Who is at risk of cardiac arrest?
Cardiac arrest can affect people at different ages, though it commonly affects older people, where it is associated with coronary heart disease itself.
Levy explains that cardiac arrest in younger people is more often seen with "structural abnormalities" of the heart tissue or its "electrical conduction system."
"It depends on the person’s age and the risk for cardiac arrest, very low risk in young people and higher risk as someone gets older especially if they have heart disease," Bhatt offers.
What are the symptoms of cardiac arrest?
One of the first things people should be aware of with cardiac arrest is a loss of consciousness.
Levy explains that unconsciousness could signal that the person has fainted or in some cases appears to briefly have convulsions. "Oftentimes these people have abnormal, gasping respirations but in fact, they are not breathing effectively. If someone is not conscious and not breathing normally, they may be in cardiac arrest"
Another symptom is chest discomfort which Bhatt explains is serious. "Significant chest discomfort is always worrisome, especially in anyone who is middle-aged or older, and that should prompt a call to 911. A heart attack, if that’s what the chest pain is due to, can sometimes progress to a full cardiac arrest."
"Typically, it takes at least 24 to 48 hours after a cardiac arrest to figure out how that person might be doing. In an older person who suffers cardiac arrest, it can take several days and even weeks before you can assess their brain function."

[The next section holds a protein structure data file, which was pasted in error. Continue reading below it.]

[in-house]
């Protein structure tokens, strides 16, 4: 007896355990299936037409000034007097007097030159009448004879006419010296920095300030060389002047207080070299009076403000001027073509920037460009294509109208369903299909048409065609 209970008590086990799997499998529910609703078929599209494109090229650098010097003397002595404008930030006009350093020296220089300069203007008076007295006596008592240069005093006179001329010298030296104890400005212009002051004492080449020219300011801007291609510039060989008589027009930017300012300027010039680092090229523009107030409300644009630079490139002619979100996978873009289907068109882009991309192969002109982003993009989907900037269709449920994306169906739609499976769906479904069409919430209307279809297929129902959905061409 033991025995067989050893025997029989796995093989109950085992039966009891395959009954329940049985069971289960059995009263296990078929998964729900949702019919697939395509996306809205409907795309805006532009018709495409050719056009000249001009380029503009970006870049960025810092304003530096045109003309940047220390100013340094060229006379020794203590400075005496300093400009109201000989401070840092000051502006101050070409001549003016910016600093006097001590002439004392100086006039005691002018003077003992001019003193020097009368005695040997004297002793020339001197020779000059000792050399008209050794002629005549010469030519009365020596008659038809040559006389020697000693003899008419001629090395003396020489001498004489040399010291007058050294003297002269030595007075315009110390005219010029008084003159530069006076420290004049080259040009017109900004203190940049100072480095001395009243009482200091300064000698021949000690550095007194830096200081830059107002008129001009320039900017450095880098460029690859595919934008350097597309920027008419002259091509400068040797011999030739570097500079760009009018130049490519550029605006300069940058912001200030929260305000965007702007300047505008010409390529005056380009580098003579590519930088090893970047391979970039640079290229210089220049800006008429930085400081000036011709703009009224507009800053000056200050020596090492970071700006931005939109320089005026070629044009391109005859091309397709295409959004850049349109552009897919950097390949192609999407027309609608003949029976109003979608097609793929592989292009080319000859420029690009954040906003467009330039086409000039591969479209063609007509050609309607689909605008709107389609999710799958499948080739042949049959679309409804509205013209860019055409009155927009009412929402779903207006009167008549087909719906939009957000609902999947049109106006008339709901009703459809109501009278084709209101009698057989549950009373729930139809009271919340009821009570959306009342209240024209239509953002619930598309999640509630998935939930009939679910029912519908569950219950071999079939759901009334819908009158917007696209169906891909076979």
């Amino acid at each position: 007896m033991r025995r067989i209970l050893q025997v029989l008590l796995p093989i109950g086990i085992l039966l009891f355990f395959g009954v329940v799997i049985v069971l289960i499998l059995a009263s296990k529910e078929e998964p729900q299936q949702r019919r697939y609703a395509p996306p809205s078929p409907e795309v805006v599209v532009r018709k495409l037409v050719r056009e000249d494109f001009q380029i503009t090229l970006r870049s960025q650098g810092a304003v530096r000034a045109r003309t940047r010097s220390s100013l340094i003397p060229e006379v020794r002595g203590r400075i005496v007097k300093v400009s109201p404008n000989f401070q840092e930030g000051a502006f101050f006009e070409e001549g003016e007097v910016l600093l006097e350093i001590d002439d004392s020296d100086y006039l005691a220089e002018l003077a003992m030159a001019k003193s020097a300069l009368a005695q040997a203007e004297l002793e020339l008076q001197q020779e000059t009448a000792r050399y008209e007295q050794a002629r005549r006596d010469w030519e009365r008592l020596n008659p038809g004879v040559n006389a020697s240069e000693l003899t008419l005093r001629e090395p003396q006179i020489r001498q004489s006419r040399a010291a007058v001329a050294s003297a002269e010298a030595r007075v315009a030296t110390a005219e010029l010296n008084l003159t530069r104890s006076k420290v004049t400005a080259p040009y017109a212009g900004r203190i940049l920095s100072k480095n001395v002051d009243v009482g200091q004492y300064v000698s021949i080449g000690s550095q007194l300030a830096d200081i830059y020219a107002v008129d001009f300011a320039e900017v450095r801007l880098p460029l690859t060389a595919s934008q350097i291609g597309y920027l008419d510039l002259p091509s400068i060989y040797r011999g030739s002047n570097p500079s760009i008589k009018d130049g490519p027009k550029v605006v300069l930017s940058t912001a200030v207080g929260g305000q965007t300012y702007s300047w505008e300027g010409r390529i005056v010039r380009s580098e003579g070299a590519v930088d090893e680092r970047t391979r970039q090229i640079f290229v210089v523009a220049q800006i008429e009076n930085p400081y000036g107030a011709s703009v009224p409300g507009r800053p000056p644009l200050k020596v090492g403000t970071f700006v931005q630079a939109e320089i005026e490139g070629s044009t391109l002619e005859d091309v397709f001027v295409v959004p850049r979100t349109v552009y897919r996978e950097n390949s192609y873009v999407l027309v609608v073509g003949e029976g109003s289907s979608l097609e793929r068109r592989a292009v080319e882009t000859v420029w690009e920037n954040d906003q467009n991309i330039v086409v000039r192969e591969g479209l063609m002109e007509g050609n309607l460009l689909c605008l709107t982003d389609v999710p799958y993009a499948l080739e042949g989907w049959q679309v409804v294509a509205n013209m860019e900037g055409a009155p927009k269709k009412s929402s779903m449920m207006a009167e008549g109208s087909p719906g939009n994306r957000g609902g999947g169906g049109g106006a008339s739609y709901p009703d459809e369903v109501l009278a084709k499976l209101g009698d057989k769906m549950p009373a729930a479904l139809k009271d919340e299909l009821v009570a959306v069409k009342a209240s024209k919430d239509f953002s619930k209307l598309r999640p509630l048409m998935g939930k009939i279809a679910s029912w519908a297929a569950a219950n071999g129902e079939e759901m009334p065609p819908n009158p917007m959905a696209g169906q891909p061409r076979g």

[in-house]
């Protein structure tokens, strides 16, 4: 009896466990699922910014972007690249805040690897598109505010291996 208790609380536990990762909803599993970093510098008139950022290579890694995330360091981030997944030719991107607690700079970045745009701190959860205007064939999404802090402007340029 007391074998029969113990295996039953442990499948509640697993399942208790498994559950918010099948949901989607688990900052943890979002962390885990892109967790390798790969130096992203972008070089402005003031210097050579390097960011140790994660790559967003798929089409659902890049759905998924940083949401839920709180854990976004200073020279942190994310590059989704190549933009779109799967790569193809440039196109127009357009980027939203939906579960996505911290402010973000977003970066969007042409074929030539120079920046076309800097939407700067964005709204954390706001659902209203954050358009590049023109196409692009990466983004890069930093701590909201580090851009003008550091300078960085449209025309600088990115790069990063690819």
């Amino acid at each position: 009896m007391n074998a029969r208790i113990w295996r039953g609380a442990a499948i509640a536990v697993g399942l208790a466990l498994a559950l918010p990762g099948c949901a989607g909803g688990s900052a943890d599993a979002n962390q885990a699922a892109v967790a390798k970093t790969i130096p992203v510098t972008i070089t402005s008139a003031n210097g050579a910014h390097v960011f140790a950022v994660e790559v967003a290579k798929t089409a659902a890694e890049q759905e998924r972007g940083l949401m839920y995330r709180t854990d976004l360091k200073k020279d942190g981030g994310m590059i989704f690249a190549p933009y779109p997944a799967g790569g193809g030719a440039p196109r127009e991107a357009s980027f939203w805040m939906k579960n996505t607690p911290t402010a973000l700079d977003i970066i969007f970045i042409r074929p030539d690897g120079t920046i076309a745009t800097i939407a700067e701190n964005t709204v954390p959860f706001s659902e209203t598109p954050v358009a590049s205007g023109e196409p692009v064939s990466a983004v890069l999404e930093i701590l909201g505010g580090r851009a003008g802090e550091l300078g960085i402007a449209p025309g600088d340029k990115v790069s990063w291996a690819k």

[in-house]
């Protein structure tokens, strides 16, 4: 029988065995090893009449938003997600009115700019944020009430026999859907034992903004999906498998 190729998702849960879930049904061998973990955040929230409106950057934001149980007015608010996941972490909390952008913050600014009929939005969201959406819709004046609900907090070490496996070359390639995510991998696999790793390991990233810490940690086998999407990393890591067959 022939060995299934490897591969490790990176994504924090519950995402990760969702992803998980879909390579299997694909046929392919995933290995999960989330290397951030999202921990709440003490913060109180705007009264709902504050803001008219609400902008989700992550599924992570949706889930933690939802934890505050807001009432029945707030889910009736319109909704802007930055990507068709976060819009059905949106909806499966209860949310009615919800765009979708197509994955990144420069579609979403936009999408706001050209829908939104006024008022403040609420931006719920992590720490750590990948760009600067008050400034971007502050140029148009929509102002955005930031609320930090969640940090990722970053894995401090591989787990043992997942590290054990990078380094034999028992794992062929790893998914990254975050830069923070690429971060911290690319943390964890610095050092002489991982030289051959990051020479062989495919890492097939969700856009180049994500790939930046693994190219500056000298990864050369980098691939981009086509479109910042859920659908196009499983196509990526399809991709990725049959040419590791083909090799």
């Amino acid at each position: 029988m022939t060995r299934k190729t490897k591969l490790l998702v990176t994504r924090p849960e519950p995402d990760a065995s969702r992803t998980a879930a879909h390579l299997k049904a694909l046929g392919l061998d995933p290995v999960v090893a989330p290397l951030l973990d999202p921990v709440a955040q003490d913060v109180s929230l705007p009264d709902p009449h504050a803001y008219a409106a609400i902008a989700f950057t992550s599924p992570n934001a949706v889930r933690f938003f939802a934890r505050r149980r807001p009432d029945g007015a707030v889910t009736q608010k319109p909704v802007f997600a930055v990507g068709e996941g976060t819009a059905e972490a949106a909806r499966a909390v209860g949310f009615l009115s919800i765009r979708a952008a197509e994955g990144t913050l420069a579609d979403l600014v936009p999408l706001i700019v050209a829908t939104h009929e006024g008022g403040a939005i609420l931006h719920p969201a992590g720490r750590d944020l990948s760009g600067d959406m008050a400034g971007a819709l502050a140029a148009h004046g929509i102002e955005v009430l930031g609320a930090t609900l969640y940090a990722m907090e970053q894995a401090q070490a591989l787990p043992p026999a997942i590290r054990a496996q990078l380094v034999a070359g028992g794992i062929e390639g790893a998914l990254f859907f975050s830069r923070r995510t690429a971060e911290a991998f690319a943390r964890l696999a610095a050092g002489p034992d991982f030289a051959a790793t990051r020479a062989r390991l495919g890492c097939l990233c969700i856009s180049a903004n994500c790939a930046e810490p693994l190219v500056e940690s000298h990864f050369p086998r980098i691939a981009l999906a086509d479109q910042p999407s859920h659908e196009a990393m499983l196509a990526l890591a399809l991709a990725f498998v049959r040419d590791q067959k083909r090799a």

"But, say, in a younger person who suffers cardiac arrest, perhaps in 24-48 hours there can be some sense of whether there will be recovery or not. During that period of time, a person who suffers cardiac arrest is getting intensive care in an ICU and most often that means being hooked up to a ventilator."
How can you treat cardiac arrest?
Cardiac arrest is a medical emergency that requires immediate attention, and it's important to contact 911 if you or someone you know has symptoms. Levy says using CPR and a defibrillator is the best possible outcome to give people the best chance of survival with cardiac arrest.
Preventive measures to avoid cardiac arrest
According to experts, living a healthy lifestyle is beneficial, not only to maximize your health, but to lower the chances of suffering cardiac arrest, and it starts with routine exercise and improved nutrition.
"It starts with a healthy diet, ideally a plant-based diet, rich in fresh fruits and vegetables and whole grains, and regular daily exercise or physical activity," Bhatt says. "Controlling your weight by diet and exercise greatly reduces the risk for heart attacks and strokes. Not smoking tobacco or marijuana or vaping also helps – basically, a good, clean, healthy lifestyle goes a long way in terms of reducing the risk of cardiovascular disease and cancer."
This story was reported from Washington, D.C.